Lastly, whatever jobs those folks have right now (unless they're politicians) are probably not the punching bags for everything that is wrong in society. The continuing demoralizing attitude towards teachers is terrible. It makes me feel like ranting anonymously like I have here, because I feel like teachers should fight back against how we're portrayed.
Our CT politicians have opted for a zero-growth approach to the state economy (manage the decline, ramp up taxes and regulation, encourage business outmigration). In this environment, teachers begin look like a protected class, and taxpayers footing the bill wonder about shared sacrifice.
Second, the US spends 5.7% of it's GDP on education. This is significantly more than some countries that whomp us on standardized tests, like Japan (3.6%), and significantly less than other countries that whomp us on standardized tests, like Denmark (8.5%). I see no evidence it is an intrinsically unsustainable number though (unlike our health care).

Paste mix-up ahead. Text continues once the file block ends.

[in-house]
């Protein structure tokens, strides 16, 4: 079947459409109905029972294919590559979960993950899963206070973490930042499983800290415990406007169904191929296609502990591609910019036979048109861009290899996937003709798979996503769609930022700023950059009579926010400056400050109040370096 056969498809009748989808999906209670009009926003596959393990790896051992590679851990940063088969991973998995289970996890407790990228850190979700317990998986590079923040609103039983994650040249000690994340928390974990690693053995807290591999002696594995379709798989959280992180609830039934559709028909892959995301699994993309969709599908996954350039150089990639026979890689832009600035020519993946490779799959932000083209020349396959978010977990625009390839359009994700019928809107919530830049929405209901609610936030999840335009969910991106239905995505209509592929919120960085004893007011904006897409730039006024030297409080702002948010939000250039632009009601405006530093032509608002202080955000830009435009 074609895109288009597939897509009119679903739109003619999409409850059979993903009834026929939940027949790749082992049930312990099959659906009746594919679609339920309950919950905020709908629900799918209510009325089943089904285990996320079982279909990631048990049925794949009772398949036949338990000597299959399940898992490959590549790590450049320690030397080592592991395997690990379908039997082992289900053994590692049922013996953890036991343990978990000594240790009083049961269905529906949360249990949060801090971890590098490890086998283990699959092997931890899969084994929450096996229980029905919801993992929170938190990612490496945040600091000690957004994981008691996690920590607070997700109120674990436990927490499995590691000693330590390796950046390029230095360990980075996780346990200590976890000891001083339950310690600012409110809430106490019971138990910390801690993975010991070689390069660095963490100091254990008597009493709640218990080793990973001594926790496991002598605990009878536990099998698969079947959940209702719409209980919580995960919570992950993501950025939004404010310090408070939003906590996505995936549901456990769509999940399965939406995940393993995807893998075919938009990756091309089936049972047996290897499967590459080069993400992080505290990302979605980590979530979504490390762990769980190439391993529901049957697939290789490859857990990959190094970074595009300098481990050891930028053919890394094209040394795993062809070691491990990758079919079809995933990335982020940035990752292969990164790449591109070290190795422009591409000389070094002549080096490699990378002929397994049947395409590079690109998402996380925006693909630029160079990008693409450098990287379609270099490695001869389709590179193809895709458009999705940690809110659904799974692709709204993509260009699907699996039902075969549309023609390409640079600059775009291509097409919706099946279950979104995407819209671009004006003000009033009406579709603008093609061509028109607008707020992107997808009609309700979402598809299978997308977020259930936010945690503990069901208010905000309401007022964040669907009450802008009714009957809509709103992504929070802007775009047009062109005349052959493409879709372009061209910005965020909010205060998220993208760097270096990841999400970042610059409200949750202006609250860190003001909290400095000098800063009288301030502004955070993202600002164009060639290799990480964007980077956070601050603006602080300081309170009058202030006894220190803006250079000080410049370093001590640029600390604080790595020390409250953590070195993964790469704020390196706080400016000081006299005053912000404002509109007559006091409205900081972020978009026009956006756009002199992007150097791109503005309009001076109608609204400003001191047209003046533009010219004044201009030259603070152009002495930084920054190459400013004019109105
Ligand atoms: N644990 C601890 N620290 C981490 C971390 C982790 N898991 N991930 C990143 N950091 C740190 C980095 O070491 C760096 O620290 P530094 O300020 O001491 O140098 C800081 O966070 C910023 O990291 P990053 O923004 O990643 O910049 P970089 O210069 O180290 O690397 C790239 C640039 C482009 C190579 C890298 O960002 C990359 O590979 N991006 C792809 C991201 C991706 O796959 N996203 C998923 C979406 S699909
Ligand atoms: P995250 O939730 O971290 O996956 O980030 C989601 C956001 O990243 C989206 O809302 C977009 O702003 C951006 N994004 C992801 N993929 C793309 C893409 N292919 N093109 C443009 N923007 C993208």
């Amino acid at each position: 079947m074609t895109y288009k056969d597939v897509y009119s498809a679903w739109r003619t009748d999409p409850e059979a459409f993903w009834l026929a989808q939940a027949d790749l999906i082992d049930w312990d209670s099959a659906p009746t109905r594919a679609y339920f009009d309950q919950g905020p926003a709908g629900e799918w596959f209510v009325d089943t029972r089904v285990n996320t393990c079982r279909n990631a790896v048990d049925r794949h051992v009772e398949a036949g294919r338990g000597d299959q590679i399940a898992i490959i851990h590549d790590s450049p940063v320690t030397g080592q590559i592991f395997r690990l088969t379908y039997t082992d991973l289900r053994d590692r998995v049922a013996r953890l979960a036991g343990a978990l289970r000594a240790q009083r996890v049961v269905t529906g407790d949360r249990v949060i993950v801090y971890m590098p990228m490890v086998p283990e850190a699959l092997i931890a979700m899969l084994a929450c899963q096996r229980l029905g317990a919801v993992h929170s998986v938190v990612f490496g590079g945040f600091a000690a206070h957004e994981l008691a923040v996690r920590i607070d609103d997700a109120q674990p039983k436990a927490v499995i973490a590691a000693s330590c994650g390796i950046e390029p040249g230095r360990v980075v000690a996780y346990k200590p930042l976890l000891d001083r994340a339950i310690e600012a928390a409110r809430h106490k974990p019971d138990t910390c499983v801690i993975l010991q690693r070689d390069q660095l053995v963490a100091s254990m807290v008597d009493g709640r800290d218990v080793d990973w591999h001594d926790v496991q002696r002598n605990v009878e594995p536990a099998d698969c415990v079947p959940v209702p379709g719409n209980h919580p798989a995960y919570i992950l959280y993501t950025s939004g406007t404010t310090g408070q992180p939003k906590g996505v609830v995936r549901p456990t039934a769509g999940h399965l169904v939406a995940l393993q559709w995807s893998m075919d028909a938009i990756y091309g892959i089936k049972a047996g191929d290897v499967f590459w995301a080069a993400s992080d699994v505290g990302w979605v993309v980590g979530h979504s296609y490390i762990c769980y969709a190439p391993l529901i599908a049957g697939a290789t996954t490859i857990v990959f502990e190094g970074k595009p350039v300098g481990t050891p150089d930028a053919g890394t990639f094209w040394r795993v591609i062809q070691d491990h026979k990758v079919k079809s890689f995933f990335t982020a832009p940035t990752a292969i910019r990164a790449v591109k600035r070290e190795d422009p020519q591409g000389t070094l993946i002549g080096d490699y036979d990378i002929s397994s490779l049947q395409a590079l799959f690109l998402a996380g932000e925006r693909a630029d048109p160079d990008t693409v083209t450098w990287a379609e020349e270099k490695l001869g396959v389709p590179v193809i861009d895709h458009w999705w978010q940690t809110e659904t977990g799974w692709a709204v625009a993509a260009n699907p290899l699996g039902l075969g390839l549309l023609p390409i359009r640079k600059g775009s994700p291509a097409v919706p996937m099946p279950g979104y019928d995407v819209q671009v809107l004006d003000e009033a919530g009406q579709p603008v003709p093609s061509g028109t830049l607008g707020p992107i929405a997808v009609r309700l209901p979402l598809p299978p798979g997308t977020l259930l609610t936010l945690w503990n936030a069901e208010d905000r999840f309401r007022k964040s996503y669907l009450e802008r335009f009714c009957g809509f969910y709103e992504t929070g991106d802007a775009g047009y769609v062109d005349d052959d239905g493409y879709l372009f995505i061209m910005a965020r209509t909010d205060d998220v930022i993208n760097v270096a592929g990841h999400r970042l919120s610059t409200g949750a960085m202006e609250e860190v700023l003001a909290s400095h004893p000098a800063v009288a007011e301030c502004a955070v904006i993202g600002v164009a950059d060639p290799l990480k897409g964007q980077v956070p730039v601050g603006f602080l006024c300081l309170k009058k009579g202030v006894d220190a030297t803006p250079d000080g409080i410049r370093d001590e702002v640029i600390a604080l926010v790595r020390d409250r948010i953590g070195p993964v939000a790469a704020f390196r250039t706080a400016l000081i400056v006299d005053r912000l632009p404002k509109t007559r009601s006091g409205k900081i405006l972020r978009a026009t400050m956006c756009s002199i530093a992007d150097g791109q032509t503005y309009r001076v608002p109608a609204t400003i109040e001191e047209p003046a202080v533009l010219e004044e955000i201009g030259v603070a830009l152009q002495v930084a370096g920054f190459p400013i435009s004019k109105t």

Fascinatingly, the highest correlate with higher % of GDP spent on education? % of working mothers.
That could mean several things... but I am inclined to not Freak Out about how much we spend on education if the way to get that number down is to take women out of the workforce.
On a broader note, I know very, very few people, whether in academia, the public sector or the private sector, who have received bonuses or raises (even basic cost of living adjustments) in the past few years. It's grim all over, and rising health insurance costs, are a big part of it.
Oh yeah and my colleague is also young, and her position won't get renewed, after she did everything they asked. It's easier for them to higher another new person (and cheaper) than to just let us actually GROW in a position.
I put 13% of my before-tax salary into my 'generous pension'. I don't know anyone in the private sector paying 13% into their pension plan, for all they complain about my 'taxpayer funded*' plan.